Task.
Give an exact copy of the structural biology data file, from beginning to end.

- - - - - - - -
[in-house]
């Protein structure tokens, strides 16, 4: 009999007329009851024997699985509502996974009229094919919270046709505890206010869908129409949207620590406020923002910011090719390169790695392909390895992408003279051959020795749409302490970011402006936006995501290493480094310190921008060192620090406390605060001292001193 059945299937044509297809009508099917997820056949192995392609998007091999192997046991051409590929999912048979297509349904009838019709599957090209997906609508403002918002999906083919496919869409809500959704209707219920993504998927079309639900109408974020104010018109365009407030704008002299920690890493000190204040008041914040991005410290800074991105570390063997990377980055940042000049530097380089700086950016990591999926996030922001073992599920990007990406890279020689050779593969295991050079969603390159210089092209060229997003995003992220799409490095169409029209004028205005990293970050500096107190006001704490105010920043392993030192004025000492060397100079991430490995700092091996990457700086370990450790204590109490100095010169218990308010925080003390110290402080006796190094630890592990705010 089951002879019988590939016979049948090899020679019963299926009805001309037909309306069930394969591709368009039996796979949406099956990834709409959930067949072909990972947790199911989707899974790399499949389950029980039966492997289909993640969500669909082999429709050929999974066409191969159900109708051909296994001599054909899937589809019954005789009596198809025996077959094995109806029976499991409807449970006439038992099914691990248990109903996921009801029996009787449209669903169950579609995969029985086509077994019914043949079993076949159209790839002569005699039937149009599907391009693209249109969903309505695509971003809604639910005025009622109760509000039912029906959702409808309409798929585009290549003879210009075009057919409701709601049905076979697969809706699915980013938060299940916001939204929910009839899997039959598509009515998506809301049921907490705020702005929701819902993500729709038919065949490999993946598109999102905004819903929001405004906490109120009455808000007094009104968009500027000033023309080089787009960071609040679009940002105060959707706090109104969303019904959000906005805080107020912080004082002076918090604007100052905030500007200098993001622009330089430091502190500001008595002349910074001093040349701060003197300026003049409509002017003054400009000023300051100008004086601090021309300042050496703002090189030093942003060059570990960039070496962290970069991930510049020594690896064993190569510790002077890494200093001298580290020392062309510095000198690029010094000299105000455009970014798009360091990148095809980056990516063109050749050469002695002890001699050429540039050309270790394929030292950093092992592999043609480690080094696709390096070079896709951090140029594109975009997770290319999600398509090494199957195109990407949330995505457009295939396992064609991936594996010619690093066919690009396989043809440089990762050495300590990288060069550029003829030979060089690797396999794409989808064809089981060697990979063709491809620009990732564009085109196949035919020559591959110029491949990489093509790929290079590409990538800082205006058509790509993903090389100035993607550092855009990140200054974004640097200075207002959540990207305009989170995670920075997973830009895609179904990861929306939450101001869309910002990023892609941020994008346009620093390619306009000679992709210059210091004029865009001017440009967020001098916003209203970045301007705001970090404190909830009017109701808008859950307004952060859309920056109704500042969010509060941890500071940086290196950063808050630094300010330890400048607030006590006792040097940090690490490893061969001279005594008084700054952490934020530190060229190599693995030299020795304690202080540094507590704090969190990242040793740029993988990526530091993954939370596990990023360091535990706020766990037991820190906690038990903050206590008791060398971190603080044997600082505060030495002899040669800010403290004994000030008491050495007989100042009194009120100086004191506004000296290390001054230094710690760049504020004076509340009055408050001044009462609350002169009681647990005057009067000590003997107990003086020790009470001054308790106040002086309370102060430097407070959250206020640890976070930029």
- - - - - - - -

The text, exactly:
[in-house]
């Protein structure tokens, strides 16, 4: 009999007329009851024997699985509502996974009229094919919270046709505890206010869908129409949207620590406020923002910011090719390169790695392909390895992408003279051959020795749409302490970011402006936006995501290493480094310190921008060192620090406390605060001292001193 059945299937044509297809009508099917997820056949192995392609998007091999192997046991051409590929999912048979297509349904009838019709599957090209997906609508403002918002999906083919496919869409809500959704209707219920993504998927079309639900109408974020104010018109365009407030704008002299920690890493000190204040008041914040991005410290800074991105570390063997990377980055940042000049530097380089700086950016990591999926996030922001073992599920990007990406890279020689050779593969295991050079969603390159210089092209060229997003995003992220799409490095169409029209004028205005990293970050500096107190006001704490105010920043392993030192004025000492060397100079991430490995700092091996990457700086370990450790204590109490100095010169218990308010925080003390110290402080006796190094630890592990705010 089951002879019988590939016979049948090899020679019963299926009805001309037909309306069930394969591709368009039996796979949406099956990834709409959930067949072909990972947790199911989707899974790399499949389950029980039966492997289909993640969500669909082999429709050929999974066409191969159900109708051909296994001599054909899937589809019954005789009596198809025996077959094995109806029976499991409807449970006439038992099914691990248990109903996921009801029996009787449209669903169950579609995969029985086509077994019914043949079993076949159209790839002569005699039937149009599907391009693209249109969903309505695509971003809604639910005025009622109760509000039912029906959702409808309409798929585009290549003879210009075009057919409701709601049905076979697969809706699915980013938060299940916001939204929910009839899997039959598509009515998506809301049921907490705020702005929701819902993500729709038919065949490999993946598109999102905004819903929001405004906490109120009455808000007094009104968009500027000033023309080089787009960071609040679009940002105060959707706090109104969303019904959000906005805080107020912080004082002076918090604007100052905030500007200098993001622009330089430091502190500001008595002349910074001093040349701060003197300026003049409509002017003054400009000023300051100008004086601090021309300042050496703002090189030093942003060059570990960039070496962290970069991930510049020594690896064993190569510790002077890494200093001298580290020392062309510095000198690029010094000299105000455009970014798009360091990148095809980056990516063109050749050469002695002890001699050429540039050309270790394929030292950093092992592999043609480690080094696709390096070079896709951090140029594109975009997770290319999600398509090494199957195109990407949330995505457009295939396992064609991936594996010619690093066919690009396989043809440089990762050495300590990288060069550029003829030979060089690797396999794409989808064809089981060697990979063709491809620009990732564009085109196949035919020559591959110029491949990489093509790929290079590409990538800082205006058509790509993903090389100035993607550092855009990140200054974004640097200075207002959540990207305009989170995670920075997973830009895609179904990861929306939450101001869309910002990023892609941020994008346009620093390619306009000679992709210059210091004029865009001017440009967020001098916003209203970045301007705001970090404190909830009017109701808008859950307004952060859309920056109704500042969010509060941890500071940086290196950063808050630094300010330890400048607030006590006792040097940090690490490893061969001279005594008084700054952490934020530190060229190599693995030299020795304690202080540094507590704090969190990242040793740029993988990526530091993954939370596990990023360091535990706020766990037991820190906690038990903050206590008791060398971190603080044997600082505060030495002899040669800010403290004994000030008491050495007989100042009194009120100086004191506004000296290390001054230094710690760049504020004076509340009055408050001044009462609350002169009681647990005057009067000590003997107990003086020790009470001054308790106040002086309370102060430097407070959250206020640890976070930029």